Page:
How does RGBench work?

Unlike most benchmark programs (e.g. MacBench or BAPCo, which is the standard benchmark of the German computer magazine c't) RGBench concentrates on the raw computing speed of the computer. Subsystems like hard disk or graphics cards should only play a minor role. This situation is typical for scientific number crunching applications. Such programs are usually "handwritten" and may run for hours, days or even weeks. However, output to the display and disk-IO is always slow in comparison to CPU speed and even to RAM access. Therefore this kind of access is reduced to a minimum and is not a factor in the speed of such a program. On the other hand, disk and graphics-IO is an important factor in the speed of so called standard applications (word processors, spreadsheets, databases, Photoshop, ...) Benchmarks like MacBench or BAPCo either try to mimic these standard applications or even use them.

Hence, RGBench primarily tests the speed of the CPU and the cache and memory subsystem. Unfortunately, the amount of data is quite often much larger than the size of the cache. By using three different sizes of data fields, RGBench examines the influence of cache­both its size and speed­on computing speed. The largest data field fits only into the L3-Cache of some highend Alpha workstations (of which I was not aware when I started writing the benchmark).

All programs in RGBench are taken from the fields in which I am (or was) working. These are the simulation of simple fluids (or more generally soft matter) and AI. Two of the programs are dominated by FPU performance (MD and MC). The other two concentrate mainly on integer calculations (MCI and GA).

I know that the algorithms used could easily be optimized. However, it is my experience that the success of optimization depends heavily on the computer. In other words, a speed gain of 20 or 30 percent on one computer/compiler combination might lead to almost nothing on another. I therefore tried to keep the programs a simple as possible and avoid CPU specific optimizations. (Nevertheless, the SGI Indy workstations might be overrated since they were the development platform).

RGBench consists of four programs:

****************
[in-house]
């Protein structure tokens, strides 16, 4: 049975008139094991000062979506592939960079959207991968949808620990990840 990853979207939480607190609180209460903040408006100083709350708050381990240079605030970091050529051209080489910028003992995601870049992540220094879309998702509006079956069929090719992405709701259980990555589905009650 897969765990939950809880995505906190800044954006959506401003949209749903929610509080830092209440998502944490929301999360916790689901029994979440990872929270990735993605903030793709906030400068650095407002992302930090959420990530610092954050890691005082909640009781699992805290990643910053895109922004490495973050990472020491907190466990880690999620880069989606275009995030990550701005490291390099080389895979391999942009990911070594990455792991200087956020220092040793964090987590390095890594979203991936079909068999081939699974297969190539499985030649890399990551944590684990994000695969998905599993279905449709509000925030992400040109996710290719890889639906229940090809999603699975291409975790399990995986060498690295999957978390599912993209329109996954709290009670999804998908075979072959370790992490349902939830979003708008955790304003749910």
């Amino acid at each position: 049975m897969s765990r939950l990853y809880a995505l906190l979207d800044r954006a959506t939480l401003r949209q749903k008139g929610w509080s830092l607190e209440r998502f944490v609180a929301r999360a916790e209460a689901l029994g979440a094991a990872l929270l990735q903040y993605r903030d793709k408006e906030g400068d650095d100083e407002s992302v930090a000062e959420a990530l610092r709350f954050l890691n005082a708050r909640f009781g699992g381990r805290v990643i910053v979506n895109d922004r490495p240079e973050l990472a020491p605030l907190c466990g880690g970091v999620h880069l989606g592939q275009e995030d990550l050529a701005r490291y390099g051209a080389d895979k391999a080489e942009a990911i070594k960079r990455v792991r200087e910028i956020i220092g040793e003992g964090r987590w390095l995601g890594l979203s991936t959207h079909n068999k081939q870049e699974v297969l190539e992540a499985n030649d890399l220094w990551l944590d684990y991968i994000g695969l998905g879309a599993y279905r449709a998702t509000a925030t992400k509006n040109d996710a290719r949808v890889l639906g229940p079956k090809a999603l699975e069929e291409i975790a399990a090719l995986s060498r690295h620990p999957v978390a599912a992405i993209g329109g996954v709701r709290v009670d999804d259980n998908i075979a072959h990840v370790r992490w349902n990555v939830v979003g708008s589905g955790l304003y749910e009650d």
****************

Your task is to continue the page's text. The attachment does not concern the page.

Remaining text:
There has been a forth Benchmarking program included. Unfortunately it turn out that in gaBench (GA) 12 source code lines out of 510 lines consume roughly 90 % of the CPU in this program. Hence a compiler good in optimizing this particular loop could easliy push the results of gaBench and RGBench to the top. Therefore it I skiped gaBench.

Accordingly the interger score is now identical to the result of MCI. The results of MD and MC are averaged to obtain the FPU score. Intgere and FPU score are avareged to the total score where the interger score has a weight of 40 %.

Three different amounts of data (about 512kB, 2MB and 8MB) were used to determine the influence of the cache. The score for the programs themselves are the averages over all three data fields. The scores for the data fields were averaged over all four programs. Here gaBench is still included. In next days I will recalculated the numbers here, as well.

On a lot a benchmark pages, I found almost no information about the hardware (e.g. speed and size of the cache) used. However different aspects of the hardware surrounding the CPU can have a great impact on the results. For example, a PowerPC 603 goes from Pentium class to faster than a Pentium II simply by adding a backside cache. Thus these details could be of great importance for the interpretation of the results. I therefore added a page with this data (to the extent known).

I invite everyone to contribute to the database of this benchmark. You can obtain the programs for free here. I would appreciate it if you would send your results to me. I will publish them here as long as they are not redundant.